final until disposition of timely filed motion for rehearing.
of a nonfinal order from the Circuit Court for the
Seventeenth Judicial Circuit, Broward County; John J. Murphy,
III, Judge; L.T. Case No. CACE18-005826.
D. Tinker and David C. Borucke of Cole, Scott & Kissane,
P.A., Tampa, Kathryn L. Ender of Cole, Scott & Kissane,
P.A., Miami, and Brett R. Frankel and Jonathan M. Sabghir of
People's Trust Insurance Company, Deerfield Beach, for
W. McLuskey, John E. Hughes and Lisa A. Riddle of McLuskey,
McDonald & Hughes, P.A., Miami, for appellees.
Trust Insurance Company ("People's Trust" or
"Insurer") appeals an order dismissing with
prejudice its counterclaim for temporary mandatory injunctive
relief or specific performance in which it sought to enforce
provisions of its policy for appraisal and repair after loss.
We reverse the trial court's order to the extent that it
dismissed with prejudice Insurer's claim to enforce the
provisions of the contract.
Trust insured the appellee homeowners under a policy in which
People's Trust retained the option to repair any covered
damaged to the homeowners' property. If there was a
dispute over the scope of damages, the policy provided that
either party could compel an appraisal.
sustained damage to their home during Hurricane Irma in
September 2017. Insurer's field adjuster prepared an
estimate of repairs of only $781. Insurer sent an
acknowledgment of loss to homeowners and elected its option
to repair. However, since the adjuster's estimate of
repairs was less than homeowners' deductible, the claim
was non-compensable, absent a dispute over the scope of
repairs. People's Trust also advised homeowners of the
appraisal rights under the policy.
receiving the homeowners' sworn proof of loss of $105,
596, People's Trust acknowledged that a dispute existed
over the scope of repairs and demanded an appraisal. It
identified its appraiser and requested that homeowners select
their appraiser. Instead, homeowners filed suit for breach of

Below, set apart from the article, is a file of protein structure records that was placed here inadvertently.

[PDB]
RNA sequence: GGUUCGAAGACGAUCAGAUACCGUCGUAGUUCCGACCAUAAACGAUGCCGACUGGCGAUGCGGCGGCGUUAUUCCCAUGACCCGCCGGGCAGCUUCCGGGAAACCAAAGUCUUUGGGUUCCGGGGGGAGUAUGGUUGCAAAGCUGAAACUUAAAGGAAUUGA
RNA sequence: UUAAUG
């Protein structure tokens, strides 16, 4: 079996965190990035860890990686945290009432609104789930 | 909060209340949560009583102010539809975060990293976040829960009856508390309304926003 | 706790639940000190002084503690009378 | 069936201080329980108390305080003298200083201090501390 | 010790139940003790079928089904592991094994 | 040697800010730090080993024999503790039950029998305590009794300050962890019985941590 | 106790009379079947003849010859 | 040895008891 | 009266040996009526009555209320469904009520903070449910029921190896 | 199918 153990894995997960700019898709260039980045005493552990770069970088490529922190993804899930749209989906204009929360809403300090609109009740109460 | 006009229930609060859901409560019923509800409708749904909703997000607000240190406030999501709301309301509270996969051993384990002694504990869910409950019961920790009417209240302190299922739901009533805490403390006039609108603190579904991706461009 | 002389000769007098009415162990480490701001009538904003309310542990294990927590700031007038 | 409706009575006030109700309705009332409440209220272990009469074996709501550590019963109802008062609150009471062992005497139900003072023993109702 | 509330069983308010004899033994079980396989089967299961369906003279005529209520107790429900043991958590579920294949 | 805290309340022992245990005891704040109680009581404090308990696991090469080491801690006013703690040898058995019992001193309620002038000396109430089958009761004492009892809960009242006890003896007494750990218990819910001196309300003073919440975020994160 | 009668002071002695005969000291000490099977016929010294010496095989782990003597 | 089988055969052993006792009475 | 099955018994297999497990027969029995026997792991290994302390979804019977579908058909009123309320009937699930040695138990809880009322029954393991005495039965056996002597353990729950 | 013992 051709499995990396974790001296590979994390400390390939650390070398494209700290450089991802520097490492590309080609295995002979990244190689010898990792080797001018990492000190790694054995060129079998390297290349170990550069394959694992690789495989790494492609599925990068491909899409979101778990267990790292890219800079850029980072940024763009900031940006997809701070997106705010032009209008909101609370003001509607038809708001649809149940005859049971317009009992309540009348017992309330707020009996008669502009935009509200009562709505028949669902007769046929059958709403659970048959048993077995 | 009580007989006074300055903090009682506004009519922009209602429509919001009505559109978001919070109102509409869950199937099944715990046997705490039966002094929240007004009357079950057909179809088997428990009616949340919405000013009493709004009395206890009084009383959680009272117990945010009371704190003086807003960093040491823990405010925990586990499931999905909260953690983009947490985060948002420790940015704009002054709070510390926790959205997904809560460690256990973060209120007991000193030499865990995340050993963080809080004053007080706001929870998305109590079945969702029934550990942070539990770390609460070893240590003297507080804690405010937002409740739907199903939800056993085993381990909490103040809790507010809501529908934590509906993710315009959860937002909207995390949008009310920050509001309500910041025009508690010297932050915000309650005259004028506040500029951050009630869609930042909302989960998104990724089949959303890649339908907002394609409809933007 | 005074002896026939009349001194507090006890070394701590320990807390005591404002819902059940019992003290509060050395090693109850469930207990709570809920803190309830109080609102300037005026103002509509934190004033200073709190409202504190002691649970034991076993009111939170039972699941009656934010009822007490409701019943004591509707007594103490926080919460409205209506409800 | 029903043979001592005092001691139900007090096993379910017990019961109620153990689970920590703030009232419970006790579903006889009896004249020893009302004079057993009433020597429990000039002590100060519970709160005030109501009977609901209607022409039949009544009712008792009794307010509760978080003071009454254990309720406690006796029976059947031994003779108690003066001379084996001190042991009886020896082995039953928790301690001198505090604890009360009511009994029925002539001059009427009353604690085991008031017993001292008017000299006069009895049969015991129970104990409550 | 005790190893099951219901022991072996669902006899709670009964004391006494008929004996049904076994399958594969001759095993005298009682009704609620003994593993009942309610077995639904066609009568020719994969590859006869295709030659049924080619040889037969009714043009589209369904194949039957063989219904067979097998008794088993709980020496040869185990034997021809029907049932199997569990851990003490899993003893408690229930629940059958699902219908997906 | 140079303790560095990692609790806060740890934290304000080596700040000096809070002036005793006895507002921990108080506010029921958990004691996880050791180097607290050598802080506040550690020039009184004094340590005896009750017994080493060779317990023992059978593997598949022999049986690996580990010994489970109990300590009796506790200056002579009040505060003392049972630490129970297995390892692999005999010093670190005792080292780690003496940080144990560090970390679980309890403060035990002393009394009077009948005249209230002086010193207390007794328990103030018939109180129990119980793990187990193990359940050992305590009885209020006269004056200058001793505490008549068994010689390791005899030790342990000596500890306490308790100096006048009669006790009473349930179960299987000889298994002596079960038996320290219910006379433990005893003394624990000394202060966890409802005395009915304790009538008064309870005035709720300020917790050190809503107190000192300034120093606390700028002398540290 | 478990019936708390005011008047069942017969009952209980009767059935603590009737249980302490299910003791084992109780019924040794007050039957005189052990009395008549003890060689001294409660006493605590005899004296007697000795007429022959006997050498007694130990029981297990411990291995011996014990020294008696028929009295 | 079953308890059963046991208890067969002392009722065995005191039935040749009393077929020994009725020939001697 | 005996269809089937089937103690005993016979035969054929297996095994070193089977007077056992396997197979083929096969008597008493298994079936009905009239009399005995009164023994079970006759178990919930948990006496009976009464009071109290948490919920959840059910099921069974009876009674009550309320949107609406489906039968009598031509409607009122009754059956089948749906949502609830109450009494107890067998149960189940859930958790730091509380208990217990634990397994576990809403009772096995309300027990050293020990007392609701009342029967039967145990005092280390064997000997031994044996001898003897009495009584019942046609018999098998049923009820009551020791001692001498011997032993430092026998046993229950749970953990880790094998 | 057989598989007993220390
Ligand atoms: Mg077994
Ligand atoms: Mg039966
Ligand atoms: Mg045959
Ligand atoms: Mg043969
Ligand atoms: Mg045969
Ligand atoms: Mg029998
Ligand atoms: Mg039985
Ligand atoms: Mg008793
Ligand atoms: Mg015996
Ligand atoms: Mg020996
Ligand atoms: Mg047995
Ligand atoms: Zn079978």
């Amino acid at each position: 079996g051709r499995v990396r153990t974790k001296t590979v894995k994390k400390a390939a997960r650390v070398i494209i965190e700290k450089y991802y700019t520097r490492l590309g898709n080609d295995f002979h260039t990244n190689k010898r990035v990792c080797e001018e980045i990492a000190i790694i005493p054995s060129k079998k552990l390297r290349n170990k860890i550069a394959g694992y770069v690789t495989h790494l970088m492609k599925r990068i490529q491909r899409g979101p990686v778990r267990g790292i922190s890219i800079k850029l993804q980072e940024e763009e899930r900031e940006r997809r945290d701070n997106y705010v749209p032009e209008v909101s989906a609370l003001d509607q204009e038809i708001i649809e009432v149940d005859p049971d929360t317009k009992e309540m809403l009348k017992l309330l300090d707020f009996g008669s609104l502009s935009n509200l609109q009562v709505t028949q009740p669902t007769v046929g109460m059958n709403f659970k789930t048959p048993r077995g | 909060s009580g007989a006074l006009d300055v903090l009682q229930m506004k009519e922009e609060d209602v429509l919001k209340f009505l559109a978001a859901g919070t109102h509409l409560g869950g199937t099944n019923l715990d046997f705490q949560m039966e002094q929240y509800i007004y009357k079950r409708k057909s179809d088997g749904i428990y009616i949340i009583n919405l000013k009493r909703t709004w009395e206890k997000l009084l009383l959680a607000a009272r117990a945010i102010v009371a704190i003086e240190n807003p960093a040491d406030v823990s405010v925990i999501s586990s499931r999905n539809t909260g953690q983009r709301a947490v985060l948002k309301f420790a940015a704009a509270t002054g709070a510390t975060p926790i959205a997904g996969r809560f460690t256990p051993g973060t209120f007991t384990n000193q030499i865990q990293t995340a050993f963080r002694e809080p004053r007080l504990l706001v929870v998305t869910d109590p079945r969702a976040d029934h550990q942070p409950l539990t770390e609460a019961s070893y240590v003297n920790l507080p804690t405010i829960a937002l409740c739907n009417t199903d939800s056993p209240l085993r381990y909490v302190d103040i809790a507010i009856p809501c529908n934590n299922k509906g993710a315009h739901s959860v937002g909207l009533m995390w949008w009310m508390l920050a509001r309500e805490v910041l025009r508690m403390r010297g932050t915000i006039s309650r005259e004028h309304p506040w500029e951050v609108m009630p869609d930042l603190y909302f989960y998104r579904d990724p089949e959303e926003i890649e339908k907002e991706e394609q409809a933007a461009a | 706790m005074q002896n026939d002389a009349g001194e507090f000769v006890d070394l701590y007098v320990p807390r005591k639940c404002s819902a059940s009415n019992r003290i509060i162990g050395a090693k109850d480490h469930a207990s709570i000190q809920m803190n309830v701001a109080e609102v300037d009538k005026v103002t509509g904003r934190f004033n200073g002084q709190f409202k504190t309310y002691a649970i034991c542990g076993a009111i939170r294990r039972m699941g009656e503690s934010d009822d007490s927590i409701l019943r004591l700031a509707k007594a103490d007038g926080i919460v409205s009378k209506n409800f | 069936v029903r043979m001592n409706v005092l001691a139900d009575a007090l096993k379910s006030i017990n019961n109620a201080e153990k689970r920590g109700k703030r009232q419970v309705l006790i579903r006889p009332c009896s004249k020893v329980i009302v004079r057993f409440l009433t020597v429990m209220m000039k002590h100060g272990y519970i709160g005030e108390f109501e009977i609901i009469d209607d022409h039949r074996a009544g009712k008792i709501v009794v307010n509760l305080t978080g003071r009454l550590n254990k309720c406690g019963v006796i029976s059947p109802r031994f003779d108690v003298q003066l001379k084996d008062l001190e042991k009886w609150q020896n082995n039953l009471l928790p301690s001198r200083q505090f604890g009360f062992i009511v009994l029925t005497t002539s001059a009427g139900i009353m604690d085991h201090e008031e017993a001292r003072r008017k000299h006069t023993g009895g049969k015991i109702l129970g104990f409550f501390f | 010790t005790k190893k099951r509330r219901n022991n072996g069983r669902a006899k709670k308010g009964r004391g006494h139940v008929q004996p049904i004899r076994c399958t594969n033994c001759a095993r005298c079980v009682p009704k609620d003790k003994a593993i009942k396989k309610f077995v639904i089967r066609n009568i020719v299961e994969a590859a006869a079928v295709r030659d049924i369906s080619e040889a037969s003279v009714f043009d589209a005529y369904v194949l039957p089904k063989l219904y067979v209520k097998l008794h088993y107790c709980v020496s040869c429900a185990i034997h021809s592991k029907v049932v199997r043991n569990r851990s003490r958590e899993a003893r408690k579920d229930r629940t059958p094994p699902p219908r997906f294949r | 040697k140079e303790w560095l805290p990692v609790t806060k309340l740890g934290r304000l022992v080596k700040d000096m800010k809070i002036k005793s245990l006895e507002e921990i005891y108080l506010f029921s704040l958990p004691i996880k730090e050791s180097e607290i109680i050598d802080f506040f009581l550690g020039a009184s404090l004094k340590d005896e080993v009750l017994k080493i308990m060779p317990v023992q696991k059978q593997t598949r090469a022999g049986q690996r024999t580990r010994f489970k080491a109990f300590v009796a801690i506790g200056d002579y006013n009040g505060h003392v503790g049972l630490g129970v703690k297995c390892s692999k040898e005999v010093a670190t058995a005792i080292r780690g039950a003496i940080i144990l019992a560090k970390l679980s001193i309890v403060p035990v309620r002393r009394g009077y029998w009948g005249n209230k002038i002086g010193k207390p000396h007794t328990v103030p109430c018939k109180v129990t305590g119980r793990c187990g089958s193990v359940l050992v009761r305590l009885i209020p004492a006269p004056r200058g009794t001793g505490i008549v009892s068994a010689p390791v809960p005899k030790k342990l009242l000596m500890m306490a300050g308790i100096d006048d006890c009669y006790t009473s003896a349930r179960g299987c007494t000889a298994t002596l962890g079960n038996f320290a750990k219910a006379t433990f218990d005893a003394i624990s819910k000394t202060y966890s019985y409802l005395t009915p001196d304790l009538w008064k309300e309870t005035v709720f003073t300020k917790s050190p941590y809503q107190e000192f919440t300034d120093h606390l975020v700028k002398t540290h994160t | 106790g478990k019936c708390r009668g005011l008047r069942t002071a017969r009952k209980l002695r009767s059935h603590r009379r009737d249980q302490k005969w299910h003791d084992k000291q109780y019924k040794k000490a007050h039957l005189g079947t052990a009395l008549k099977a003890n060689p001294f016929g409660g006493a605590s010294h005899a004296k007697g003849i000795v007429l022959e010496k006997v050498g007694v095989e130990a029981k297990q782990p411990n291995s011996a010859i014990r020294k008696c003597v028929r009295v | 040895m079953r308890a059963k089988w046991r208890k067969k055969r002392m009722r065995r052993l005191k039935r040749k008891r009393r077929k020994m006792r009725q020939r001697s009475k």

Trust filed an answer, affirmative defenses, and a
counterclaim. In the first count of the counterclaim, it
requested a temporary mandatory injunction, or alternatively,
specific performance, to enforce its right to an appraisal
and right of repair. The second count of the counterclaim
claimed a breach of contract by the insureds, and the third
count requested declaratory relief. The homeowners moved to
dismiss the first count of the counterclaim, contending that
it failed to state a cause of action because it did not
allege irreparable harm and there was an adequate remedy at
law. After the hearing, the court dismissed count one and
count two of the counterclaim with prejudice, prompting this
appeal. Because count one sought an injunction and an
appraisal, we have jurisdiction pursuant to Florida Rule of
Appellate Procedure 9.130(a)(3)(B) and 9.130(a)(3)(C)(iv).
review de novo a trial court's order dismissing a claim
for failure to state a cause of action. McKane Family
Ltd. P'ship v. Sacajawea Family Ltd. P'ship, 211
So.3d 117, 119 (Fla. 4th DCA 2017). We agree that to the
extent the counterclaim sought an injunction, the harm
alleged was not the type of irreparable harm sufficient to
support the issuance of an injunction, as there was an
adequate remedy at law through monetary compensation. See
Bautista REO U.S., LLC v. ARR Inv., Inc., 229 So.3d 362,
364 (Fla. 4th DCA 2017). However, the counterclaim also
alleged the essential elements of a claim for specific
performance of the policy obligations, including its right to
compel an appraisal in accordance with the policy terms. In
People's Trust Insurance Co. v. Tracey, 251
So.3d 931 (Fla. 4th DCA 2018), we considered the same repair
and appraisal conditions and held under nearly identical
facts that the insurer was entitled to compel an appraisal.
After a homeowner has filed suit, it may be more traditional
for an insurer to move to compel an appraisal to seek
enforcement of the policy provisions; however, this does not
preclude an insurer from filing a counterclaim alleging that
the insurer is entitled to enforce the provisions of the
insurance contract through specific performance.
homeowners cite People's Trust Insurance Co. v.
Acosta, 259 So.3d 179, 180 (Fla. 3d DCA 2018), as
authority for the trial court's dismissal of the action.
In Acosta, the insurer filed a complaint for
temporary injunction and specific performance to compel the
insureds to comply with the policy provisions for repair. The
trial court denied the motion for temporary injunction, and
the appellate court affirmed, reasoning that the insurer
could move to abate a separate complaint which the insureds
filed until the insureds complied with the policy provisions,
or monetary damages would protect the insurer. However, in
that case, the trial court dismissed the complaint without
prejudice, and the parties did not raise the enforcement of
the appraisal clause in that proceeding, as the insurer did
in this case.
affirm the order dismissing the request for temporary
injunction, as the counterclaim on its face did not allege an
irreparable injury. To the extent that the counterclaim sought
specific performance of the right to an appraisal and repair
provisions of the policy, the court erred in dismissing the
counterclaim with prejudice. We therefore reverse and remand
for reinstatement of count one of the counterclaim for